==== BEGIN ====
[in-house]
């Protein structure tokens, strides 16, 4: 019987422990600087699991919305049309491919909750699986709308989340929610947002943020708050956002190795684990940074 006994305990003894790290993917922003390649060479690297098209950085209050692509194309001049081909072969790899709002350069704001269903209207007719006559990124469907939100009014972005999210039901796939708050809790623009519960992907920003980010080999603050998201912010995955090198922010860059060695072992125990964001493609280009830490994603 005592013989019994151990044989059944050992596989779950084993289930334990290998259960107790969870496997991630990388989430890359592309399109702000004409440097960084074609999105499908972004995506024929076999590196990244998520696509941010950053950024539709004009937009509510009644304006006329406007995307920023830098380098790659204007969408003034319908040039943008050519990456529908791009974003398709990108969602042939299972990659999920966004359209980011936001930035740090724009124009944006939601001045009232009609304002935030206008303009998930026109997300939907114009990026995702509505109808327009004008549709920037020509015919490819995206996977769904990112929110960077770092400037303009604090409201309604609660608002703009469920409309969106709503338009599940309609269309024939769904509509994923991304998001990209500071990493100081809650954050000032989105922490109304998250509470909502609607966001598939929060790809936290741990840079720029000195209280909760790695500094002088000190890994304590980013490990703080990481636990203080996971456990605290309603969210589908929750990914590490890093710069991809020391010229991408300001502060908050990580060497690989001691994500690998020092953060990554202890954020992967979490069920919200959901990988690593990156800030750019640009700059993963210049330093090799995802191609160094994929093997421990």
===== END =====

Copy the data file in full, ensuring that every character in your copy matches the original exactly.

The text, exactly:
[in-house]
């Protein structure tokens, strides 16, 4: 019987422990600087699991919305049309491919909750699986709308989340929610947002943020708050956002190795684990940074 006994305990003894790290993917922003390649060479690297098209950085209050692509194309001049081909072969790899709002350069704001269903209207007719006559990124469907939100009014972005999210039901796939708050809790623009519960992907920003980010080999603050998201912010995955090198922010860059060695072992125990964001493609280009830490994603 005592013989019994151990044989059944050992596989779950084993289930334990290998259960107790969870496997991630990388989430890359592309399109702000004409440097960084074609999105499908972004995506024929076999590196990244998520696509941010950053950024539709004009937009509510009644304006006329406007995307920023830098380098790659204007969408003034319908040039943008050519990456529908791009974003398709990108969602042939299972990659999920966004359209980011936001930035740090724009124009944006939601001045009232009609304002935030206008303009998930026109997300939907114009990026995702509505109808327009004008549709920037020509015919490819995206996977769904990112929110960077770092400037303009604090409201309604609660608002703009469920409309969106709503338009599940309609269309024939769904509509994923991304998001990209500071990493100081809650954050000032989105922490109304998250509470909502609607966001598939929060790809936290741990840079720029000195209280909760790695500094002088000190890994304590980013490990703080990481636990203080996971456990605290309603969210589908929750990914590490890093710069991809020391010229991408300001502060908050990580060497690989001691994500690998020092953060990554202890954020992967979490069920919200959901990988690593990156800030750019640009700059993963210049330093090799995802191609160094994929093997421990």